Theme Connection Project

By: Arthur Berry and Spencer Lewis

Poem Connecting to Harrison Bergeron:

Speak UP by Teri Hopkins

When you take a stand and say what you choose,
Without hesitation, or being confused,
Not holding a fear of what others may say,
But to say what you mean in every way,
It liberates your soul, by setting you free,
No longer a prisoner of insecurity,
But a teacher to others who sometimes hold back,
By seeing in you the strength that they lack,
Releases their fears and doubts that they hold,
And helps them now see its ok to speak bold,
Just do it with dignity, kindness and love,
Give all of your fears to our friends up above,
Don’t compromise yourself to collude with the rest,
Speak truth in your words and remain at your best,
If others don’t like the control that they lack,
Because of your strength to speak truth and talk back,
Let that be their issue, don’t lose who you are,
Keep making that stand and you’re sure to go far.
We all have the right to express our beliefs,
Our ideas, opinions, happiness and grief,
But we must allow others to do just the same,
Respect them and their wishes without drama and pain.
To allow them to shame you or belittle your voice,
Says “It's ok, I don’t mind” like you don’t have a choice,
And the more you keep quiet, the more they control,
Giving up who you are so that they can feel whole.
It just doesn’t make sense to allow this to be,
I'm no better than you, but you're no better than me.
So keep trying hard to find that strength deep within,
And let old habits go, so new ones can begin.

Pictures of the annotations for this poem are below:

Current Event connecting to the short story and poem:

The current event selected here to connect to the short story, Harrison Bergeron, and the poem, Speak Up, deals with the ongoing anti-government protests taking place in Venezuela. Due to the increasing crime rate and crumbling economy, many protesters have taken to the streets to protest against the Venezuelan government. Most of these protesters are university students who are concerned with the current conditions of their country. Like Harrison Bergeron in the short story Harrison Bergeron, these university students and other protesters feel the need to take a stand and act upon their beliefs. Though Harrison Bergeron protested the government in his own way of dancing on television while he was a fugitive, these Venezuelan protesters have turned to violent means in order for their voice to be heard. It also seems as if these protesters have listened closely to the words written in the poem titled Speak Up. This poem discusses the importance of standing up and talking out for your beliefs while also encouraging others to do the same in the process.Similar to Harrison Bergeron, the protesters have decided to listen to the words discussed in Speak Up. Theywant their voices to be heard despite what any government says they can or can not do and will continue to speak and act out their beliefs in an appropriate manner .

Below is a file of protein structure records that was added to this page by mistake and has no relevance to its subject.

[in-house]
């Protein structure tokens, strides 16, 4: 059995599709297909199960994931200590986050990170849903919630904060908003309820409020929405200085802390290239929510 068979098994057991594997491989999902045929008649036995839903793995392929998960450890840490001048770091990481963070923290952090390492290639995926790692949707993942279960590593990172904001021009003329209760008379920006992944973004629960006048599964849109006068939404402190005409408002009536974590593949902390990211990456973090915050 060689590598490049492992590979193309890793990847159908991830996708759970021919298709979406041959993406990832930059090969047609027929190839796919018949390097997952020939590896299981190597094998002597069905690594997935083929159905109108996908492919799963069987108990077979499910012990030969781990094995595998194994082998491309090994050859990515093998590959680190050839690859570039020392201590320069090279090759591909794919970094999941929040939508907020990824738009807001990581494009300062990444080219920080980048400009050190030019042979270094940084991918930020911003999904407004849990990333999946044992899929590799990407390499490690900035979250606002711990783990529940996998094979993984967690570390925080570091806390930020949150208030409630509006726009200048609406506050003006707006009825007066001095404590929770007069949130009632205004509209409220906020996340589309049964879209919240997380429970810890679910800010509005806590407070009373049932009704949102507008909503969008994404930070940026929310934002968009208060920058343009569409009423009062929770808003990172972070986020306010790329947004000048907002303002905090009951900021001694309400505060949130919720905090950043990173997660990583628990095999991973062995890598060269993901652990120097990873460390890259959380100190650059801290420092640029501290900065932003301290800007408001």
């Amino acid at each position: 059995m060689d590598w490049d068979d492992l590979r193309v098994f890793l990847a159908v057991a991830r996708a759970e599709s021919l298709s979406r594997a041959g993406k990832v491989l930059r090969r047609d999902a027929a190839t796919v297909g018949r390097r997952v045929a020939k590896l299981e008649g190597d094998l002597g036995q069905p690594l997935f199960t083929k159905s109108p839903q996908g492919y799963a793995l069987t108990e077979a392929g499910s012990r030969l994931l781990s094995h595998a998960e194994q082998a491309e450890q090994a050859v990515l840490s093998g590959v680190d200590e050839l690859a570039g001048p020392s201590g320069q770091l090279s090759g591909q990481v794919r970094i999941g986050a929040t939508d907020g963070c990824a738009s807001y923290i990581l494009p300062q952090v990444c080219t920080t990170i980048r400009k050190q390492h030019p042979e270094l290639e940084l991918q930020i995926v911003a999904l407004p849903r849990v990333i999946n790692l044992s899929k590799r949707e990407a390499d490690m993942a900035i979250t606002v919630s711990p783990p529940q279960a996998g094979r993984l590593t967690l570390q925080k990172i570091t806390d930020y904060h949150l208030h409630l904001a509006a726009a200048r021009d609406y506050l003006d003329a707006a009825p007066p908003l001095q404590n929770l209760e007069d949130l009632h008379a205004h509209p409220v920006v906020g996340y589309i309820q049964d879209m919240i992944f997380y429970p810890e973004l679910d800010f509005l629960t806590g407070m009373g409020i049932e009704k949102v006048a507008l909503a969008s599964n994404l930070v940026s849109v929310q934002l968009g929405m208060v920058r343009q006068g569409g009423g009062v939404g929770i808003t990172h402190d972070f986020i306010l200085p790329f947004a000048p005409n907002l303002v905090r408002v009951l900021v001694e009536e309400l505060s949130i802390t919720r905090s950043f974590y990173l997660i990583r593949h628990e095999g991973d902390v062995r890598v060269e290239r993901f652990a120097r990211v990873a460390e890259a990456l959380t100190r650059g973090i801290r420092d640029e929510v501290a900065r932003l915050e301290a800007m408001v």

The poem Speak Up, the short story Harrison Bergeron, the world event in Venezuela, and the book Fahrenheit 451 are all connected. each one focuses on events which the government suppresses the people and they are all stories of people taking a stand for what they think is right. In Fahrenheit 451, Guy Montag realizes that their society might not be as perfect as previously believed. This is shown in Harrison Bergeron, when Harrison realizes that his society is messed up and that maybe equality is not they best thing. Both of these stories show men of action who do not passively stand by when they know what is wrong with the world. The poem Speak Up emphasizes on individuality and thinking for yourself. This is portrayed in Fahrenheit 451 when Montag sees the woman kill herself in her house with her books. This teaches Montag to think for himself and be his own individual person because the government might not always be right. The protesters in Venezuela where feed up with not being heard so they had to move on to more violent means of protest. This is exemplified in Fahrenheit 451 when Montag kills Beatty, his fireman captain. Beatty didn't take Montag seriously so the only way to get his point across to everyone that he is serious was to burn Beatty to death. The moral of all of these stories is to think for yourself and to go to any lengths to get what is right.

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